No sparking up at Denver airport

Despite new Colo. law, officials favor TSA's pot prohibition, irking advocates

Dylan Stableford
Yahoo News
Legalization of marijuana
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An employee weighs portions of retail marijuana to be packaged and sold at 3D Cannabis Center in Denver, Tuesday Dec. 31, 2013. Colorado is making final preparations for marijuana sales to begin Jan. 1, a day some are calling "Green Wednesday." (AP Photo/Brennan Linsley)

Denver International Airport has drawn the ire of marijuana advocates after threatening to ban pot despite Colorado's new state law legalizing its recreational use and possession.

The airport heard public comments on Wednesday. Airport spokeswoman Stacey Stegman said officials are reviewing comments and working on finalizing policy.

"Marijuana is on the list of TSA’s prohibited items. You can't fly with it," Stegman told Denver's ABC 7 affiliate. "We as an airport have a responsibly to honor that."

Since the new state law went into effect Jan. 1, signs inside Denver International appeared, warning visitors of the marijuana ban on its property.

Under the proposed policy, workers or visitors caught with marijuana would face a fine for up to $150 for the first offense. Subsequent offenses may lead to fines of $500 and $999.

While the new law legalizes the sale and possession of recreational marijuana, it also states that property owners can prohibit "the possession, consumption, use, display, transfer, distribution, sale, transportation, or growing of marijuana on or in that property."

But some advocates in Colorado say now that pot is legal, they should be able to take it into the airport and, if they're flying to another location that allows it, on the plane too.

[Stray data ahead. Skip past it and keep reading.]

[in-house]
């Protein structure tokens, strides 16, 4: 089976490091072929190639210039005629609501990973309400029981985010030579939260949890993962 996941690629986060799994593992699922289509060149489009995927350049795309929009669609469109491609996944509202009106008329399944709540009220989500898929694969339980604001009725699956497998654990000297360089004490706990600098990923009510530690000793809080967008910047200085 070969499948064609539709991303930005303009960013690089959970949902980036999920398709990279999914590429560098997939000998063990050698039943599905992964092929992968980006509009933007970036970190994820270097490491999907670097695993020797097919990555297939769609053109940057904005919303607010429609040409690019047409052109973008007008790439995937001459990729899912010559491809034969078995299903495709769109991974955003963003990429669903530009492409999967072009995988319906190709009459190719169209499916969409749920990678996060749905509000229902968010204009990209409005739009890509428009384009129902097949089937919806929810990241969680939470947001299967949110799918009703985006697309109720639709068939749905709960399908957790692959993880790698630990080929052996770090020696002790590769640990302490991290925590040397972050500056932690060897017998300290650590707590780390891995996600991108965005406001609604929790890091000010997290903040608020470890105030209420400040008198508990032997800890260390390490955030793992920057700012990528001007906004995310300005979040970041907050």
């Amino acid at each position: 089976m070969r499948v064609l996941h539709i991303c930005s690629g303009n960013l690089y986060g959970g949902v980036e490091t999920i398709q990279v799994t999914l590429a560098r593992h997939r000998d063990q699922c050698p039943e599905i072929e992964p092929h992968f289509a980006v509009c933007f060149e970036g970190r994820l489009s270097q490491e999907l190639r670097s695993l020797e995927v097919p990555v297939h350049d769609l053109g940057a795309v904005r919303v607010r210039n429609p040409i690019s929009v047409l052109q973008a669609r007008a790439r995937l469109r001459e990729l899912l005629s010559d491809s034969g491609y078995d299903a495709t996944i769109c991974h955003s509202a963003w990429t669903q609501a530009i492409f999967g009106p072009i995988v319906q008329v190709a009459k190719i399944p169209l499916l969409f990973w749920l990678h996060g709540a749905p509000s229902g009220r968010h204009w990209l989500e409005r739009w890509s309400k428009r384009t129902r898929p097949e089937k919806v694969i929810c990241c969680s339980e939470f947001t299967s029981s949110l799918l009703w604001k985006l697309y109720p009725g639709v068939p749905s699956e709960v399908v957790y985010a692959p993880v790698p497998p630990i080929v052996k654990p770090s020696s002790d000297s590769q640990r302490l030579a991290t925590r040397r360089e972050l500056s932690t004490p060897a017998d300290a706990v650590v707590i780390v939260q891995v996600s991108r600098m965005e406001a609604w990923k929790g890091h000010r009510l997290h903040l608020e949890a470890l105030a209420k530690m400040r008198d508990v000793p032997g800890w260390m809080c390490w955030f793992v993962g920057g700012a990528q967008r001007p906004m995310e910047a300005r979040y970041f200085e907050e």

"I don’t take medication with me when I’m flying internationally," Deborah Palm-Egley, a medical marijuana patient, told ABC. "But when I fly to states that it’s legal in, I want my medication. It shouldn’t be an issue. If you have a card, it shouldn’t be an issue."

Last month, Stegman said the airport "did not want to be in the position of facilitating the transport of marijuana to other states."

The proposed policy at Denver International would not distinguish between medical and recreational weed.

Meanwhile, marijuana retailers in Colorado have been reporting steady traffic and limited supply.

According to the Denver Post's Cannabist blog, industry experts estimate Colorado's pot stores have generated more than $5 million in sales — including $1 million on New Year’s Day alone. And the owner of one "said she expects to make as much in sales in the first 10 days of January as she did all of last year selling medical marijuana."

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